I don’t know about Paul’s Audiophile guide, but it’s taken me forever to get my main listening room set up to its best effect and well worth it. Sometimes, if the listening room is small, its hard to do, so it’s important to get the correct stereo gear for situations like that.
Just for a moment, take in the beauty of Zeljko Kozomara’s gorgeous photo of Canada’s Lake Ohara in the Yoho National Park.
Given all the depth and area captured in this stunning photo, you might think a wide-angle lens was employed. After all, there’s a lot of territory covered in the image.
You’d likely be wrong.
My guess of what was used is the exact opposite. A telephoto lens. Note how close and tall the mountains appear relative to the foreground. To get the illusion of great depth without sacrificing proportions, we want to bring everything closer, not the opposite which is what happens when we use a wide angle lens.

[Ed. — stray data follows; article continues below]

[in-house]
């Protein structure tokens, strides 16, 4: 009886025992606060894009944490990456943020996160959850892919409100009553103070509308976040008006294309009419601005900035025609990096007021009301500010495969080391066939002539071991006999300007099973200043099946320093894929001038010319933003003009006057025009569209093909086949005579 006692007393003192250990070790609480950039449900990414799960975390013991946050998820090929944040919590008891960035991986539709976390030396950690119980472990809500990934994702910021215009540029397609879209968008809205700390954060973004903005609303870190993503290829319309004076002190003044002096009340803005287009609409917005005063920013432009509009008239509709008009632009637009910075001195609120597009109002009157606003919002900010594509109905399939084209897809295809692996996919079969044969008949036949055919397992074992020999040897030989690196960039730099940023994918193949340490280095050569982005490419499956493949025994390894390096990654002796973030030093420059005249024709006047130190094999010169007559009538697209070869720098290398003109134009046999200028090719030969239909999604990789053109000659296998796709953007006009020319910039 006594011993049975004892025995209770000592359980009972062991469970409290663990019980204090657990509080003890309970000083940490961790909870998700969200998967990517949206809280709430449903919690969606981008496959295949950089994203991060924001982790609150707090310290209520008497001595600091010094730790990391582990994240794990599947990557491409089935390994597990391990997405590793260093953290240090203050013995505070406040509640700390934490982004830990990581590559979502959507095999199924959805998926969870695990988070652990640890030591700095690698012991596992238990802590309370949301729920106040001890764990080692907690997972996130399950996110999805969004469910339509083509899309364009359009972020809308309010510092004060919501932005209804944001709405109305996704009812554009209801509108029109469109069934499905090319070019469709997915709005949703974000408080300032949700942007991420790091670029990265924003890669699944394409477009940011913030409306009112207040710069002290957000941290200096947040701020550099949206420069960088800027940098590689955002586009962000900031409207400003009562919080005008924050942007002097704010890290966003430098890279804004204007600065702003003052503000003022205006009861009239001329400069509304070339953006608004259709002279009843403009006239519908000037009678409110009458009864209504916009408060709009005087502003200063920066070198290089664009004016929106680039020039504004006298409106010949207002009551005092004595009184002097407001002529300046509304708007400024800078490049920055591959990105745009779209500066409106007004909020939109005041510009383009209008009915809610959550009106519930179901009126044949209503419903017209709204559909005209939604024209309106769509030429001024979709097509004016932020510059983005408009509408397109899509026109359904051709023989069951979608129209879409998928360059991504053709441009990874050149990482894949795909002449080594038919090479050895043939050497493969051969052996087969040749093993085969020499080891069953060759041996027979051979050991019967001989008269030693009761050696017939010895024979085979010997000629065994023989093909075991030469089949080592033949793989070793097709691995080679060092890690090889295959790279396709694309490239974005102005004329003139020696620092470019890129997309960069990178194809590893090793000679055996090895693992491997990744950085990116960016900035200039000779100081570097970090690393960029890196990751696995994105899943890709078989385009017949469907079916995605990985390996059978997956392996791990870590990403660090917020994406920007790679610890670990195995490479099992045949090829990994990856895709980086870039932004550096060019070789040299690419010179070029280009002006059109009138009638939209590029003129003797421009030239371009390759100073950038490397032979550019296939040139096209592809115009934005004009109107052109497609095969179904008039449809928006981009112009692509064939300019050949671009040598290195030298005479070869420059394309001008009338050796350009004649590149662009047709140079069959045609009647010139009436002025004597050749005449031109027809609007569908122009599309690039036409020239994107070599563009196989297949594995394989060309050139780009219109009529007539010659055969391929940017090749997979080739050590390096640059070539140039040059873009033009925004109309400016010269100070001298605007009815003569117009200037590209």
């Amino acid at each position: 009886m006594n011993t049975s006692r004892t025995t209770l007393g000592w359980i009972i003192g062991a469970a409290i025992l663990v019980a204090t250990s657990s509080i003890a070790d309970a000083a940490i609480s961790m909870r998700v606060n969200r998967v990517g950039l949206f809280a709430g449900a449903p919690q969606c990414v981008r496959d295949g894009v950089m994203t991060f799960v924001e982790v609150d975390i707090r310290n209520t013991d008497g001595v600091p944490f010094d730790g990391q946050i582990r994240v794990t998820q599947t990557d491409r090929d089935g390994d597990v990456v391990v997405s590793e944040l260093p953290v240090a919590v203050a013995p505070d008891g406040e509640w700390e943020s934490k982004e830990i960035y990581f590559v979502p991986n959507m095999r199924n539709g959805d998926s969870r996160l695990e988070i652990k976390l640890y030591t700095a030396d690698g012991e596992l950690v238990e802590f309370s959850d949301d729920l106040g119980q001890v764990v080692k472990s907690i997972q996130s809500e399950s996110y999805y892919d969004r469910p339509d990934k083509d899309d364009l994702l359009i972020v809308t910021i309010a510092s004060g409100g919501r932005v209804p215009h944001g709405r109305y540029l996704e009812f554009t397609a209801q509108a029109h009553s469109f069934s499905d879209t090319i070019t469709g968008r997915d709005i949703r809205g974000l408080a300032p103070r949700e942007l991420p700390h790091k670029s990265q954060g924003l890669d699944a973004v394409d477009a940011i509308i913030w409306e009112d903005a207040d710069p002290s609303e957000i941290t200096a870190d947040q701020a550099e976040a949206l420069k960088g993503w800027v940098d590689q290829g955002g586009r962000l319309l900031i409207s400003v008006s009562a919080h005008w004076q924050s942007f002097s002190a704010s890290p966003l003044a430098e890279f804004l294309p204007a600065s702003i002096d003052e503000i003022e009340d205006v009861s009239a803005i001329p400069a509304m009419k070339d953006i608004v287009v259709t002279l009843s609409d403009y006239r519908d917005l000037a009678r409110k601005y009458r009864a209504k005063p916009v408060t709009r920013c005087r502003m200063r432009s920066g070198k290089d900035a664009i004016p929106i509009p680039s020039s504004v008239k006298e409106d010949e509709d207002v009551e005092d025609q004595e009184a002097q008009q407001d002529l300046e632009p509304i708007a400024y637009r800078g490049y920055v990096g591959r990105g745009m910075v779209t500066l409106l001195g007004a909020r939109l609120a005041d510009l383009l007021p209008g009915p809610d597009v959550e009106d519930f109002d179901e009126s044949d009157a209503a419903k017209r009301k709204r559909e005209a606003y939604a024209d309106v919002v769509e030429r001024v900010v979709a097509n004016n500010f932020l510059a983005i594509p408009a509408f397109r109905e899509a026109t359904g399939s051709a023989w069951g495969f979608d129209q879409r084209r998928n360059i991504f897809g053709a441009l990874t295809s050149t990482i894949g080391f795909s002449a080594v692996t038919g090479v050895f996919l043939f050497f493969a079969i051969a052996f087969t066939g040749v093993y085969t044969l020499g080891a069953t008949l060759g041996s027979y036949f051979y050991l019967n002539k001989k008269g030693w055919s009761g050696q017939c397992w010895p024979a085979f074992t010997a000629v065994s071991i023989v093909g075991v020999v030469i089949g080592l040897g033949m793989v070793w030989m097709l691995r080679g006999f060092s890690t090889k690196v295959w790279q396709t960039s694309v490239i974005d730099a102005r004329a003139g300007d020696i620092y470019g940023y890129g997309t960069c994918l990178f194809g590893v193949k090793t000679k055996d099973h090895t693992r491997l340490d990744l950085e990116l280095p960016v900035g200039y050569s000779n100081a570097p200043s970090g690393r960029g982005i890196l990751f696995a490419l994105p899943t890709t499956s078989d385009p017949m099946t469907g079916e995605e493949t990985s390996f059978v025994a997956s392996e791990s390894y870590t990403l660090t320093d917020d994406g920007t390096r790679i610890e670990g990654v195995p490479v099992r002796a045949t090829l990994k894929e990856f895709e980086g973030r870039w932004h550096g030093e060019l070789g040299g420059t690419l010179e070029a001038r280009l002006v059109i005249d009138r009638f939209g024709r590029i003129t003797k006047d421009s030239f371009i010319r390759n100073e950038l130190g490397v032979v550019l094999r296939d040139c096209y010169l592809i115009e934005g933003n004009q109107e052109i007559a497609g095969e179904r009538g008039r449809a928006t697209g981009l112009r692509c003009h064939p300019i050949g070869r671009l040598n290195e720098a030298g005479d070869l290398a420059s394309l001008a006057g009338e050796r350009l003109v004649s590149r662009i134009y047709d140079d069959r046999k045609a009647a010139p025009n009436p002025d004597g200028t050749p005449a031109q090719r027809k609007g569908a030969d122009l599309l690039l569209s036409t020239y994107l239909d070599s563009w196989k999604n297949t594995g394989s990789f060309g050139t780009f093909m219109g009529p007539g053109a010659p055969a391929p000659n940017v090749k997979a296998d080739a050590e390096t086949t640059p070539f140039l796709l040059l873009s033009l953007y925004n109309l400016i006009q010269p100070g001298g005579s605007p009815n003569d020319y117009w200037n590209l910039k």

In audio sound staging, we are presented with a similar challenge. How to maintain deep front-to-back depth while at the same time keeping individual instruments and voices in proper perspective.
When we put together the Audiophile’s Guide one of the most important tracks turns out to be depth check. On these three tracks, we can hear the two singers at precisely measured distances from the microphone. If one’s system is correctly set up then the relative size of the voice should remain human-sized while moving deeper into the background.
Not many systems/rooms are set up to correctly handle both proper depth of soundstage and correct perspective, but when you get it right it’s a true joy.
Lastly, what I find fascinating is that once you achieve proper depth and perspective the tonal balance of what’s on offer seems to get better too.
It’s a real win win situation.